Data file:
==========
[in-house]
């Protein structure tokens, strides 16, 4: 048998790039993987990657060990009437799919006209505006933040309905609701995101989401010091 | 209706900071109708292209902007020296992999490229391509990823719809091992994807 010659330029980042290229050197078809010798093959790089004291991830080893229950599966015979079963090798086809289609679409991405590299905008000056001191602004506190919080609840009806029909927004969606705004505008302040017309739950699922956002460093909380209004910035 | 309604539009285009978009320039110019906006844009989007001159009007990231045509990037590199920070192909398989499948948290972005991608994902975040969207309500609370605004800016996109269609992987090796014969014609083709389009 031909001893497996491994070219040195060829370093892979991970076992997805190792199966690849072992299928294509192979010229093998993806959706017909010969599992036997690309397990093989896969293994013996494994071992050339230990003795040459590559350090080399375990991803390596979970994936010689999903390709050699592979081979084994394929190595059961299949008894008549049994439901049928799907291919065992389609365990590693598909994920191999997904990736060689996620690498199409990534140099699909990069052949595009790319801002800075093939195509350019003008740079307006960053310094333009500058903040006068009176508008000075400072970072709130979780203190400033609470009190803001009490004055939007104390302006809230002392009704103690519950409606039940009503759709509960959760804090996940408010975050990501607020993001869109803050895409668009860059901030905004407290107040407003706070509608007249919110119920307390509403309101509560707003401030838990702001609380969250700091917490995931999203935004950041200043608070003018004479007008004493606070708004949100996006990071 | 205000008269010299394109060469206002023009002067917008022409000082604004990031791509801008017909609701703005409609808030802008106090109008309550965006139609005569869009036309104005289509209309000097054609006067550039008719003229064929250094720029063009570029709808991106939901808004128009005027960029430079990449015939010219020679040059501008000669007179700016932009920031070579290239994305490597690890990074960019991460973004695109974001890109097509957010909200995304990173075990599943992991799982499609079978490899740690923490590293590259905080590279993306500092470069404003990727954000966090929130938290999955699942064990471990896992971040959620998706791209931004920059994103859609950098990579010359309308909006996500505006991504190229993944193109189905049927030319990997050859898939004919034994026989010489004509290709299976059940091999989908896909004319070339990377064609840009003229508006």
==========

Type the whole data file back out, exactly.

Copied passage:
[in-house]
């Protein structure tokens, strides 16, 4: 048998790039993987990657060990009437799919006209505006933040309905609701995101989401010091 | 209706900071109708292209902007020296992999490229391509990823719809091992994807 010659330029980042290229050197078809010798093959790089004291991830080893229950599966015979079963090798086809289609679409991405590299905008000056001191602004506190919080609840009806029909927004969606705004505008302040017309739950699922956002460093909380209004910035 | 309604539009285009978009320039110019906006844009989007001159009007990231045509990037590199920070192909398989499948948290972005991608994902975040969207309500609370605004800016996109269609992987090796014969014609083709389009 031909001893497996491994070219040195060829370093892979991970076992997805190792199966690849072992299928294509192979010229093998993806959706017909010969599992036997690309397990093989896969293994013996494994071992050339230990003795040459590559350090080399375990991803390596979970994936010689999903390709050699592979081979084994394929190595059961299949008894008549049994439901049928799907291919065992389609365990590693598909994920191999997904990736060689996620690498199409990534140099699909990069052949595009790319801002800075093939195509350019003008740079307006960053310094333009500058903040006068009176508008000075400072970072709130979780203190400033609470009190803001009490004055939007104390302006809230002392009704103690519950409606039940009503759709509960959760804090996940408010975050990501607020993001869109803050895409668009860059901030905004407290107040407003706070509608007249919110119920307390509403309101509560707003401030838990702001609380969250700091917490995931999203935004950041200043608070003018004479007008004493606070708004949100996006990071 | 205000008269010299394109060469206002023009002067917008022409000082604004990031791509801008017909609701703005409609808030802008106090109008309550965006139609005569869009036309104005289509209309000097054609006067550039008719003229064929250094720029063009570029709808991106939901808004128009005027960029430079990449015939010219020679040059501008000669007179700016932009920031070579290239994305490597690890990074960019991460973004695109974001890109097509957010909200995304990173075990599943992991799982499609079978490899740690923490590293590259905080590279993306500092470069404003990727954000966090929130938290999955699942064990471990896992971040959620998706791209931004920059994103859609950098990579010359309308909006996500505006991504190229993944193109189905049927030319990997050859898939004919034994026989010489004509290709299976059940091999989908896909004319070339990377064609840009003229508006």